Maternal occupational exposure to organic solvents during early pregnancy and selected congenital anomalies Public Deposited

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  • March 21, 2019
  • Desrosiers, Tania A.
    • Affiliation: Gillings School of Global Public Health, Department of Epidemiology
  • Background: As more women enter the labor force, there is increased epidemiologic interest in the possible effects of employment and occupational exposures on adverse pregnancy outcomes. Using data from the National Birth Defects Prevention Study, we examined the prevalence and patterns of maternal employment before and during pregnancy, and examined the relation between maternal occupational exposure to organic solvents during the periconceptional period (first trimester and month before conception) and neural tube defects (NTDs) and orofacial clefts (OFCs), which toxicological data suggest may be susceptible to oxidative stressors like solvents. Methods: Cases of NTDs (anencephaly; spina bifida; encephalocele) and OFCs (cleft lip [plus or minus] cleft palate; cleft palate) delivered between 1997 and 2002 were identified by birth defect surveillance registries in 8 states; non-malformed control infants were selected using birth certificates or hospital records. Exposure to aromatic, chlorinated and Stoddard solvents were estimated by industrial hygienist review of self-reported occupational histories in combination with a literature-derived exposure database. We used employment dates to examine variability in employment status and estimated exposure prevalence to any solvent across different time periods before and during pregnancy among controls. Odds ratios (OR) and 95% confidence intervals (CI) for the association between solvent class and each birth defect group and component phenotype were estimated using logistic regression, adjusting for maternal age, race/ethnicity, education, pre-pregnancy body mass index, folic acid supplement use and smoking. Results: Over 70% of mothers worked at some point 3 months before and during pregnancy; employment status was not constant throughout pregnancy for 25% of these women. The prevalence of estimated exposure to any solvent during the periconceptional period among mothers of NTD cases (n=511), OFC cases (n=1163) and controls (n=2997) was 13.1%, 9.6% and 8.2%, respectively. No solvent class was associated with OFCs in these data. Exposure to chlorinated solvents was associated with increased odds of NTDs (OR=1.96; CI=1.34, 2.87), particularly spina bifida (OR=2.26; CI=1.44, 3.53). Conclusions: Future studies of maternal employment should focus on the biologically relevant critical exposure window to reduce misclassification. Maternal occupational exposure to chlorinated solvents during early pregnancy may be associated with NTDs and merits further research.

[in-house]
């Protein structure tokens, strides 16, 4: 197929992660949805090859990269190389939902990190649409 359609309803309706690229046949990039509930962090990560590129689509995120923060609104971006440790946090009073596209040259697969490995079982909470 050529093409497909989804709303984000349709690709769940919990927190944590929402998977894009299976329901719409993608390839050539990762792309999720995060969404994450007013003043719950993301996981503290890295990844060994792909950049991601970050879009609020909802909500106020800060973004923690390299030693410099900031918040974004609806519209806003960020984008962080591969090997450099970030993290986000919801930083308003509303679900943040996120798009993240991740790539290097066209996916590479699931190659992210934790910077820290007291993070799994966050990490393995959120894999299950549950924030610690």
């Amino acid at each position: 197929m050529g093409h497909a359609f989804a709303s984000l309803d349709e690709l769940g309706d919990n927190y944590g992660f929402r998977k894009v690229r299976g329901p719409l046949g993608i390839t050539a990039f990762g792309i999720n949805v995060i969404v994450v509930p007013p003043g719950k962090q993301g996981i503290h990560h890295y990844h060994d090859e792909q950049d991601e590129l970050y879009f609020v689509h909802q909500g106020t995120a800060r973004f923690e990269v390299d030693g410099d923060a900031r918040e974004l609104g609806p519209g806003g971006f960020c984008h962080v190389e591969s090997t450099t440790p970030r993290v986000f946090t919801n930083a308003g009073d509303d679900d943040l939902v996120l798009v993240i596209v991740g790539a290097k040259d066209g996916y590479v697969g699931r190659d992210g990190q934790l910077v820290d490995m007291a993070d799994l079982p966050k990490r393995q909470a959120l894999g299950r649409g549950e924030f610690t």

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  • In Copyright
  • " ... in partial fulfillment of the requirements for the degree of Doctor of Philosophy in the Department of Epidemiology, Gillings School of Global Public Health."
  • Olshan, Andrew
Degree granting institution
  • University of North Carolina at Chapel Hill
Place of publication
  • Chapel Hill, NC
  • Open access

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